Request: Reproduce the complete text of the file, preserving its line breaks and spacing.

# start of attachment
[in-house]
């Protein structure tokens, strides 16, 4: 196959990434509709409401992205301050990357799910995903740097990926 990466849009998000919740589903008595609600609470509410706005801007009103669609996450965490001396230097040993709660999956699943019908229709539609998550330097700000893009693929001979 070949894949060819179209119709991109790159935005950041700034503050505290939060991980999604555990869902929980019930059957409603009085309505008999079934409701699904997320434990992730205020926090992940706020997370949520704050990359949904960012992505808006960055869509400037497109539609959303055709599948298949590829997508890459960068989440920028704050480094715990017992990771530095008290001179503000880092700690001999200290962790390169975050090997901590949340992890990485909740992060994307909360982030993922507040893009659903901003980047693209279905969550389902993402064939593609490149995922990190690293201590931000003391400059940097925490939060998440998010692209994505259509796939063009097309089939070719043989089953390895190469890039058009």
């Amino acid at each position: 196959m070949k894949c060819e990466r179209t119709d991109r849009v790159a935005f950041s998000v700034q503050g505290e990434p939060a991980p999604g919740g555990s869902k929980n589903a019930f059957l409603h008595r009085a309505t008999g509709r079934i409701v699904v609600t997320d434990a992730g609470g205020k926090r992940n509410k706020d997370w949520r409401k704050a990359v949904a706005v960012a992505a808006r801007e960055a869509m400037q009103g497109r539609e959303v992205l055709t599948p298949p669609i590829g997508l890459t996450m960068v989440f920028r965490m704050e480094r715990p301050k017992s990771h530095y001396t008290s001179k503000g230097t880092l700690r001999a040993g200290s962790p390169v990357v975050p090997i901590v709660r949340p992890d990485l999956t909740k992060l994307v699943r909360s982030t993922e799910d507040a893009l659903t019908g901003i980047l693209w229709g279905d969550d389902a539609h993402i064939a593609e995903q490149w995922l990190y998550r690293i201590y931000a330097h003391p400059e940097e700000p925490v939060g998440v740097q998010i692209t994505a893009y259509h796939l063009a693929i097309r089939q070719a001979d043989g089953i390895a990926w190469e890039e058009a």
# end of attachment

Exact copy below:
[in-house]
């Protein structure tokens, strides 16, 4: 196959990434509709409401992205301050990357799910995903740097990926 990466849009998000919740589903008595609600609470509410706005801007009103669609996450965490001396230097040993709660999956699943019908229709539609998550330097700000893009693929001979 070949894949060819179209119709991109790159935005950041700034503050505290939060991980999604555990869902929980019930059957409603009085309505008999079934409701699904997320434990992730205020926090992940706020997370949520704050990359949904960012992505808006960055869509400037497109539609959303055709599948298949590829997508890459960068989440920028704050480094715990017992990771530095008290001179503000880092700690001999200290962790390169975050090997901590949340992890990485909740992060994307909360982030993922507040893009659903901003980047693209279905969550389902993402064939593609490149995922990190690293201590931000003391400059940097925490939060998440998010692209994505259509796939063009097309089939070719043989089953390895190469890039058009």
């Amino acid at each position: 196959m070949k894949c060819e990466r179209t119709d991109r849009v790159a935005f950041s998000v700034q503050g505290e990434p939060a991980p999604g919740g555990s869902k929980n589903a019930f059957l409603h008595r009085a309505t008999g509709r079934i409701v699904v609600t997320d434990a992730g609470g205020k926090r992940n509410k706020d997370w949520r409401k704050a990359v949904a706005v960012a992505a808006r801007e960055a869509m400037q009103g497109r539609e959303v992205l055709t599948p298949p669609i590829g997508l890459t996450m960068v989440f920028r965490m704050e480094r715990p301050k017992s990771h530095y001396t008290s001179k503000g230097t880092l700690r001999a040993g200290s962790p390169v990357v975050p090997i901590v709660r949340p992890d990485l999956t909740k992060l994307v699943r909360s982030t993922e799910d507040a893009l659903t019908g901003i980047l693209w229709g279905d969550d389902a539609h993402i064939a593609e995903q490149w995922l990190y998550r690293i201590y931000a330097h003391p400059e940097e700000p925490v939060g998440v740097q998010i692209t994505a893009y259509h796939l063009a693929i097309r089939q070719a001979d043989g089953i390895a990926w190469e890039e058009a």